A couple of weeks ago I was sent a press release announcing the opening of Milwaukee company that plans on doing artisanal charcuterie such as dry-cured meats like prosciutto, pancetta, and guanciale. Immediately I was intrigued so I contacted Scott Buer, the owner of Bolzano Artisan Meats and asked if if he would do an interview. I figured the readers of EatWisconsin, as well as authors of other great Wisconsin food blogs would be very interested to hear about Buer’s company, which is the first in Wisconsin to be doing these types of products.
Bolzano Artisan Meats started in April 2009 when they began remodeling the space recently occupied by Great Lakes Distillery, makers of Rehorst Gin & Vodka, Pumpkin Seasonal (made with Lakefront Pumpkin Lager), Artisan Series Brandies, and Absinthe. They began their first batch of cured meats in September of 2009. Since dry curing and aging takes a while, it won’t be until next month when consumers can start to purchase their meats. The first products, Berkshire Pancetta and Berkshire Guanciale, will be available October 19, 2009 and the Speck Prosciutto will be available in the spring of 2010. According to their website you will be able to find their products at Glorioso Brothers on Brady Street (which is moving to a new, larger location on Brady Street in 2010), The Wisconsin Cheese Mart on Old World 3rd Street, Fromagination & Steve’s Wine Market in Madison, and Nala’s Fromagerie in Green Bay.
EatWisconsin: First could you tell us a little about your company and what you are doing?
Photo by Michael Prokop
Scott Buer: Bolzano Artisan Meats is Wisconsin’s first and only company to make dry cured meats, items like prosciutto, pancetta and guanciale. It’s a very old European process that takes about 2 months for the smaller items and 9 months for the prosciutto, as compared to days for bacon or ham.
Doing a food like this – new to most of us, but old to Europe, makes us more like a microbrewery than a meat company. (And our tiny size and output too.)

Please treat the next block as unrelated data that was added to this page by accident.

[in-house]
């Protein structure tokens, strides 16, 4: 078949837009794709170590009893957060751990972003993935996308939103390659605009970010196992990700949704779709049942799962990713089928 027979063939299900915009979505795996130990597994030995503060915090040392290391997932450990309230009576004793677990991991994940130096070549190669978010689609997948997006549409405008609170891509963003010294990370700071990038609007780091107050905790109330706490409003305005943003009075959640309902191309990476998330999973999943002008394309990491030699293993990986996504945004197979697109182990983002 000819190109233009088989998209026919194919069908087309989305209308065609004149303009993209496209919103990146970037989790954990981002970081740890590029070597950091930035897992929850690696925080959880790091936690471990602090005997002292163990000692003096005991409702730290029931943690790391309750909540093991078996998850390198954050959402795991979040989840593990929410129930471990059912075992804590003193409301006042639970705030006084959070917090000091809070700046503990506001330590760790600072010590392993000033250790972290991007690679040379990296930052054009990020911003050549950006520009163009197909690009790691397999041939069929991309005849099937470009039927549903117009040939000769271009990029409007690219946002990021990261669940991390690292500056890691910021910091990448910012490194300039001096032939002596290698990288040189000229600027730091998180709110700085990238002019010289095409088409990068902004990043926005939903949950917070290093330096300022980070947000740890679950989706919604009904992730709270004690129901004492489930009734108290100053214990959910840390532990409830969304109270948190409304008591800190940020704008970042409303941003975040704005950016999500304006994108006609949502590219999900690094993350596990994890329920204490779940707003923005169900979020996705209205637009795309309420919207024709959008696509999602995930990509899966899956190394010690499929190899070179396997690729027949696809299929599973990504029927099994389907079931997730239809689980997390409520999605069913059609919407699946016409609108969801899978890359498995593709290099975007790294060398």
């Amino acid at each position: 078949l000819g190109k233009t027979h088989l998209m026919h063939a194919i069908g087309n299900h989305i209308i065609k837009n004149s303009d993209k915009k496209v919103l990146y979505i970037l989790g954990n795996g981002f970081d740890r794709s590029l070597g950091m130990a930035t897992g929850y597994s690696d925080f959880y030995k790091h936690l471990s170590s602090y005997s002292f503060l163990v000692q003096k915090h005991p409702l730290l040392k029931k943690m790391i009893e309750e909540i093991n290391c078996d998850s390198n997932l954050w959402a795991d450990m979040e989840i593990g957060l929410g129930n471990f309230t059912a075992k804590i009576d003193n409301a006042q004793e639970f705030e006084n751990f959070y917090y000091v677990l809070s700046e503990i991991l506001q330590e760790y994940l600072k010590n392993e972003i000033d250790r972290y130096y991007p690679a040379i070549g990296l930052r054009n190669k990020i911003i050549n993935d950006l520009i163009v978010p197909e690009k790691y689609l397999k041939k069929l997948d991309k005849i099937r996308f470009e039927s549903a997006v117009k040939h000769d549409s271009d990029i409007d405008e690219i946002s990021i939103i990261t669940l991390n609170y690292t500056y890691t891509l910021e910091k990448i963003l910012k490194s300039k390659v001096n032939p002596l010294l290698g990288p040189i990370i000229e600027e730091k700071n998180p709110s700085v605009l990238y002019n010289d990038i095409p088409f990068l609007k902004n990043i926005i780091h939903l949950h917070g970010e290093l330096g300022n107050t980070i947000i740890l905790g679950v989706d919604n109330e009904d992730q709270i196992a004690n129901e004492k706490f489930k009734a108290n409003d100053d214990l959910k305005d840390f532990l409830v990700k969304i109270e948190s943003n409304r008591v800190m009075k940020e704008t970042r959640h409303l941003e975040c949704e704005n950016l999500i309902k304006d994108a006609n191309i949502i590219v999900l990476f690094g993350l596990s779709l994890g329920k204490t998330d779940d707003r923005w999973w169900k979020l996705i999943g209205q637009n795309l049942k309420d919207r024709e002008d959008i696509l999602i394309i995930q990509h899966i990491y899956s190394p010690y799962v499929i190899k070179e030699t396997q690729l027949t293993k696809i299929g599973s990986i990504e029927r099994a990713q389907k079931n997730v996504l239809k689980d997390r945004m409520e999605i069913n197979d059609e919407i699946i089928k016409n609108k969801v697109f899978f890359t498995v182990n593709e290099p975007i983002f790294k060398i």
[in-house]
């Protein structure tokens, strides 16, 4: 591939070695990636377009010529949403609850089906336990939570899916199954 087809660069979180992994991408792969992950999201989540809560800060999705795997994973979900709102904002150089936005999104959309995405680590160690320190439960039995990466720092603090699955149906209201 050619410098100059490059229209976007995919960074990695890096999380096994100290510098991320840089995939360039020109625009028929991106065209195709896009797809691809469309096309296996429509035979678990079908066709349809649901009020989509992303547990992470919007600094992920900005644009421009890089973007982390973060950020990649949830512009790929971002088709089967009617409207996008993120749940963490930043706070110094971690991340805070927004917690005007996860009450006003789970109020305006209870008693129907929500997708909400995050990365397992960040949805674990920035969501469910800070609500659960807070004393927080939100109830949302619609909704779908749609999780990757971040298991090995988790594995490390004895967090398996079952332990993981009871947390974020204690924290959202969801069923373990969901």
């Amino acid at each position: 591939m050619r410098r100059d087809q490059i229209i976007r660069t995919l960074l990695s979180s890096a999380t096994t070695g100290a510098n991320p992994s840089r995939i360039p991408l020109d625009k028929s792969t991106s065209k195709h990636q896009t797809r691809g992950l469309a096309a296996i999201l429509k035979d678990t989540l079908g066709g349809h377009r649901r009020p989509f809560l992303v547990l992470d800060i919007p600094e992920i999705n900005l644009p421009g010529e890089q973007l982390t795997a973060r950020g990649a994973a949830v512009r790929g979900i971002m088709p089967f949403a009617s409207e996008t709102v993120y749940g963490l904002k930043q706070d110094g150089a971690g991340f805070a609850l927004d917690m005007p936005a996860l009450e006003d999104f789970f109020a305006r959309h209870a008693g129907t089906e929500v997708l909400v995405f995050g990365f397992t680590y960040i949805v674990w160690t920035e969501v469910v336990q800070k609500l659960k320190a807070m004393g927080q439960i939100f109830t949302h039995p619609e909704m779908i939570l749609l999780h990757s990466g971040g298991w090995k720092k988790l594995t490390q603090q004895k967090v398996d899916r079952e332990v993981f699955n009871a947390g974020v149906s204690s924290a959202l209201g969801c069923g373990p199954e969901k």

We strongly feel that dry curing is the best way to showcase what is great about small farms with heritage breeds of hog that live great, healthy lives. Dry curing means never heating the meat, and every nuance the way an animal is raised becomes part of the meat. It says as much about the land as wine does about the grape, vineyard, and vintage.
EW: How did you get started with charcuterie and what inspired you to start this business?
SB: I grew up with foodie parents and grandparents way before that has cool again, watching sauerkraut being made, stuff like that. I got into home brewing in my twenties, and then into charcuterie in early 30’s. To me they are very similar, both preserving foods in mysterious ways. Both pull together food, science, and history.
EW: How long have you been in business?
SB: We started building our facility in April 2009, and first batch of food started this September. Our space was the previous home of Great Lakes Distillery, Wisconsin’s first craft distillery, they outgrew the space, so it seems like a place with good mojo.
The summer was a brutal workathon of getting equipment imported from Italy for the first time, getting equipment custom made, and making things ourselves. No real road map for this, since we’re the first. But it’s been really fun too.
EW: What kind of products are you offering now and what can customers look for in the future?